Does that seem crazy to you? That Google would find a page more trustworthy because of what is pretty clearly an opinion? I think it actually makes some sense when you remember three important things. First, Google’s trust adjustments are a statistical inference from data: For whatever unknown and unknowable reason, web pages expressing that opinion have had more checkable facts correct than web pages expressing the opposite opinion, so it seems reasonable to assume that the uncheckable facts are also more likely to be correct.
So for many of the statements of fact that Jack asks about, “…women make only 77% as much as men because of gender bias…one in four women who go to college are raped…Mike Brown had his hands up…Islam is a violent and revolutionary religion” the answer appears to be that Google will tend to judge these statements as true if and only if Knowledge Vault tends to find them on pages that have other true statements. Honest pages are trusted to contain honest information.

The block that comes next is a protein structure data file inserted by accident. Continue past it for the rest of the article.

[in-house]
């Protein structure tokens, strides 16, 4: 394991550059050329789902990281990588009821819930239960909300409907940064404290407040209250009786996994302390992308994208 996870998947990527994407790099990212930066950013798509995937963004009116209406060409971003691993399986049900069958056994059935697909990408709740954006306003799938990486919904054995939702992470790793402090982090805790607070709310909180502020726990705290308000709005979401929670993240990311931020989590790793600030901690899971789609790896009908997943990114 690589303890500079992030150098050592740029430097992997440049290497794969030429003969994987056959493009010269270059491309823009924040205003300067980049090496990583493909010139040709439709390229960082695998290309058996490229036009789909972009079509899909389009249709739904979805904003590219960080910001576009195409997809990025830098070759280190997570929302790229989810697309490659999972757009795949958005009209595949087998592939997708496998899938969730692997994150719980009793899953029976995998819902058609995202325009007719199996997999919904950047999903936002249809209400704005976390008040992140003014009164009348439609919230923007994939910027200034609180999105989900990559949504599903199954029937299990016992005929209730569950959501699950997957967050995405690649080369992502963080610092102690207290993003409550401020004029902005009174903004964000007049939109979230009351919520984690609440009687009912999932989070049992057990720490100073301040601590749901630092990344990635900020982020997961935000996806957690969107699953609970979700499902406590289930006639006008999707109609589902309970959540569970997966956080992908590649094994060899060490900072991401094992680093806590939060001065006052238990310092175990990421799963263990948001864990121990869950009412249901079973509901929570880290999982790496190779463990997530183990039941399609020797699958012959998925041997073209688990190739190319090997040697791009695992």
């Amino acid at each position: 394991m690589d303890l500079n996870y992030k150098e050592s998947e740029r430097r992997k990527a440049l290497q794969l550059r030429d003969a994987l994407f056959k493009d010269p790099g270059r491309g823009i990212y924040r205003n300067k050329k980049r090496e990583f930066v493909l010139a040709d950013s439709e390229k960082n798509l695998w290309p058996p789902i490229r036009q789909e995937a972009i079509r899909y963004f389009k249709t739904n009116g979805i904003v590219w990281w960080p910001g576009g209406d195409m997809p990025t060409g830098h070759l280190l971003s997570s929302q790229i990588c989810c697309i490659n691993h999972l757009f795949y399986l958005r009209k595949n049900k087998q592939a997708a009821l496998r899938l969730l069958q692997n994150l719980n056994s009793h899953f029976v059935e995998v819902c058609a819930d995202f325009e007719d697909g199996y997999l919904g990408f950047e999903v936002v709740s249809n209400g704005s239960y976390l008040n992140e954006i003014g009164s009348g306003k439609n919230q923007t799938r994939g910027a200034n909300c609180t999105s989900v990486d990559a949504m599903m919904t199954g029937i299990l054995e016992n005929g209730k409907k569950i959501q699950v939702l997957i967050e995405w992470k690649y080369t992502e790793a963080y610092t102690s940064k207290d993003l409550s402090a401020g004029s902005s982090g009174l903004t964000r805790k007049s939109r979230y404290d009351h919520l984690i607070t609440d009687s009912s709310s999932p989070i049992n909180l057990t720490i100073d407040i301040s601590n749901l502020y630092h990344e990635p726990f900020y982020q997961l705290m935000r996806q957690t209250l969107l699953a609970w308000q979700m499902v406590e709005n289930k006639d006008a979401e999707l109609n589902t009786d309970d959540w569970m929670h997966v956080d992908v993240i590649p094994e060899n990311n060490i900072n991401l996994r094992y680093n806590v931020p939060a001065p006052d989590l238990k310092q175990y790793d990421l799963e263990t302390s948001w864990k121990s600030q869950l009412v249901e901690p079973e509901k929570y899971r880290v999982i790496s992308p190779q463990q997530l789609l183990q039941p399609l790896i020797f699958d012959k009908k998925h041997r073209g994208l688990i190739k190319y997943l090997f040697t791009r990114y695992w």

The second thing to keep in mind is that Knowledge Vault’s fact database would be only one of several factors that determine a page’s search engine result placement. Google is secretive about its algorithms, but the search engine certainly looks at similarity scoring from the document vector space and Google Page Rank. Google watchers also believe that Google scores pages for load speed, technical correctness, layout clarity, security, and an especially secret method for detecting black hat search engine optimization tricks. If Google does add Knowledge Vault trustworthiness scores to the mix, it will likely only adjust the results computed by other methods.